22 September 2010

'Screaming Eagles 101,' Part 2

Excerpt of Afghan political map (above) from www.understandingwar.org.

Continuing the format of yesterday's Red Bull Rising blog post, the following presents annotated and excerpted comments from Maj. Gen. John Campbell ("Eagle-6"), commander of the 101st Airborne "Screaming Eagles" Division. The division is currently deployed to Regional Command-East (RC-East), Afghanistan. Dated earlier this month, these comments were part of a regular series of publicly disseminated messages from the commander.

These remarks are of potential interest to Red Bull Rising readers, given the likelihood that all or part of the 2nd Brigade Combat Team (B.C.T.), 34th Infantry "Red Bull" Division will, upon arrival to Afghanistan, work under Campbell's command. In short, it provides a "Screaming Eagles 101" primer on the Red Bull's future operational environment.

Red Bull Rising notes on acronyms used in this message:
  • "C.A.B." (pronounced "kab") stands for "Combat Aviation Brigade." Because of its historical role in fulfilling helicopter-borne missions, The 101st Airborne Division (Air Assault) is the only U.S. Army division to include two aviation brigades.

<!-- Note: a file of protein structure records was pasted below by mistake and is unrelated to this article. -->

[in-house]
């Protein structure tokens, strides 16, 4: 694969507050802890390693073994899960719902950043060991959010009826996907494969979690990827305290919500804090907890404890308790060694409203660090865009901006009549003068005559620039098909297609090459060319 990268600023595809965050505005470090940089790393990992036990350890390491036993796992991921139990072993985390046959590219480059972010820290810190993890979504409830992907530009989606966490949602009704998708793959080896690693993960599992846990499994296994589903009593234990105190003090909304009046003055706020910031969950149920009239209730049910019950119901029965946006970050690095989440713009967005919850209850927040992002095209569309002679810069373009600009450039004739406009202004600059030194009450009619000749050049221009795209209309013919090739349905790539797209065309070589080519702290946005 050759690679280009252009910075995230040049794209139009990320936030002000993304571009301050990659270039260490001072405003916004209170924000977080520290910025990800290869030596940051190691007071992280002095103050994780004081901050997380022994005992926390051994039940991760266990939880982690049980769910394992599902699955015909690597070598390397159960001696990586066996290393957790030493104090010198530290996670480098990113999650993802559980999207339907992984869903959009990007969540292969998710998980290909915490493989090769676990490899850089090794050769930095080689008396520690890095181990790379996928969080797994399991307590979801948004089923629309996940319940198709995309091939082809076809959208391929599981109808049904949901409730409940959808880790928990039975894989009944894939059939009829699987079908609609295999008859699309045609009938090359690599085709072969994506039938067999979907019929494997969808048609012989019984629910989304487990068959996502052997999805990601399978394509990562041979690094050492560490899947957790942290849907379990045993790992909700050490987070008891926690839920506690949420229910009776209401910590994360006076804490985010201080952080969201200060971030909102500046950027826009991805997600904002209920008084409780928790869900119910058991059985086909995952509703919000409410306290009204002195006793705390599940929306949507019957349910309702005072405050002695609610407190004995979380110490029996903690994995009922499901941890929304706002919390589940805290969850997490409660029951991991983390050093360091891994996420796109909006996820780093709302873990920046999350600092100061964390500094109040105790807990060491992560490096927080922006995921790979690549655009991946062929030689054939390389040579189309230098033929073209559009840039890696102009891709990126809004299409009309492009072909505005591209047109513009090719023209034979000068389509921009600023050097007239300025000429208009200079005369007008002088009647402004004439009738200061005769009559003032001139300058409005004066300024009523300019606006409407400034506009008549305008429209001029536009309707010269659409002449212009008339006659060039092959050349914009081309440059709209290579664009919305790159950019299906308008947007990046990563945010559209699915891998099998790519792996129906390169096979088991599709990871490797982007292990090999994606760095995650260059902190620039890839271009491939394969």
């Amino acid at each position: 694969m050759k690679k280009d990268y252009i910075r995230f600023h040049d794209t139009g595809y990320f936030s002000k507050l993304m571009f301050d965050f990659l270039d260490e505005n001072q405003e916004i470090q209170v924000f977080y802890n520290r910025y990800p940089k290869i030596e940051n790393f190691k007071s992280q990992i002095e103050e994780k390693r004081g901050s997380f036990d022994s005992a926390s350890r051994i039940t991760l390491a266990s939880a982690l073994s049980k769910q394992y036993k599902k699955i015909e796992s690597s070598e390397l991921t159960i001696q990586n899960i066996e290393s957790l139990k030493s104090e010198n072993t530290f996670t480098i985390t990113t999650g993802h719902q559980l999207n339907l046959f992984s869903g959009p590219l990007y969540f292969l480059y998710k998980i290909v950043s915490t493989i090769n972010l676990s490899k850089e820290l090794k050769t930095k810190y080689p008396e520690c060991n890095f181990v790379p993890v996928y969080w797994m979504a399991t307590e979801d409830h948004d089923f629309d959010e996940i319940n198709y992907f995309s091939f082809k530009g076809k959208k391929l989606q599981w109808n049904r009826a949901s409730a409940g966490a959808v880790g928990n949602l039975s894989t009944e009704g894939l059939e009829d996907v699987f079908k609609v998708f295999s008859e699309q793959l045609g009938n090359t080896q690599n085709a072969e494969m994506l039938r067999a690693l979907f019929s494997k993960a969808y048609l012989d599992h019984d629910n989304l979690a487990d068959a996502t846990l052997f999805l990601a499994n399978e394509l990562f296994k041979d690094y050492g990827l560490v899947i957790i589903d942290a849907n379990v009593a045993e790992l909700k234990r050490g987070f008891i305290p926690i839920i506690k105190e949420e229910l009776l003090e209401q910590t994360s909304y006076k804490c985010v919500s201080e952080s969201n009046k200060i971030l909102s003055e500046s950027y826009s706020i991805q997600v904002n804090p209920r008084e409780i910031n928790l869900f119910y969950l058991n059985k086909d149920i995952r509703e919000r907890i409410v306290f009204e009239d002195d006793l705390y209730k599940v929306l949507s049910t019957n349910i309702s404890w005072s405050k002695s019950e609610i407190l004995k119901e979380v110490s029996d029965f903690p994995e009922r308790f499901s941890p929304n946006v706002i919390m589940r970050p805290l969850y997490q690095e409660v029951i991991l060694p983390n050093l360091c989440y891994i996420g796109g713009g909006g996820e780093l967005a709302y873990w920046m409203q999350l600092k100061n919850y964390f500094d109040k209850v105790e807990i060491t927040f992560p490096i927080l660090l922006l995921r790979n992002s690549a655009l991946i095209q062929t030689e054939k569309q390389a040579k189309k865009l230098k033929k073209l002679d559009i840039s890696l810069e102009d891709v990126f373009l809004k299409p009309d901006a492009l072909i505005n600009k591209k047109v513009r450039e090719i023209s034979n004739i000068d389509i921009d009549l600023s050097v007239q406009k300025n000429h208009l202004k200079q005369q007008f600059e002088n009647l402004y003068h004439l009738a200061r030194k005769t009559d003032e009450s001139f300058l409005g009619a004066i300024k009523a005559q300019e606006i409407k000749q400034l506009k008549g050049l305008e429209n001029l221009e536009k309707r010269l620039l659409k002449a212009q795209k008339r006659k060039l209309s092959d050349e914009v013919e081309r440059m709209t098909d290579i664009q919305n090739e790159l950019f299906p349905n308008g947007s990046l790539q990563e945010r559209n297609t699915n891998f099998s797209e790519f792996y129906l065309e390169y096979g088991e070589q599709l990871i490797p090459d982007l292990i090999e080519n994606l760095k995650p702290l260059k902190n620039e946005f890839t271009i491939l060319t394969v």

• "FOB" (pronounced "faub") stands for "Forward Operating Base."
  • "GiROA" stands for "Government of the Islamic Republic of Afghanistan."
  • "ANSF" (sometimes pronounced "an-sif") stands for "Afghan National Security Forces," and includes both army and police units.
Eagle-6 sends:
The Currahees are now in charge of their battlespace, the Paktika Province. They assumed their battlespace on 8 September. They are the final piece of the "surge", I have mentioned continuity in previous updates, and how we are trying to maintain as much continuity with units as we can, and the Currahees are a prime example. 1-506 is back in Sharana ... where they were on their last deployment, and 2-506 is back at FOB Orgun-E ... also where they were before. About 60% of the battalions were on the last deployment, and have rekindled relationships with Afghans they met on the last deployment. The Currahees complete the deployment of Force Package 3, the last of President Obama’s surge announced earlier this year.

We now have the 101st Division Headquarters, Bastogne (1BCT, 101st), Strike (2BCT, 101st), Rakkasan (3BCT, 101st), Currahee (4BCT, 101st), and Destiny (101st CAB) in Afghanistan. The Sustainment Brigade Headquarters will join us here later this fall, and 159th CAB will replace the 101st CAB in the JAN/FEB timeframe. This makes the first time that an entire US Division is deployed to Afghanistan.

Bastogne (1BCT, 101st) has received 1-61 Cavalry Squadron from the Currahees, and has conducted operations in Laghman Province and Nangarhar Province to set conditions for TF Panther. They continue to face a determined insurgent force in their area with increased IEDs on southern routes and attacks on COPs and FOBs in Kunar Province.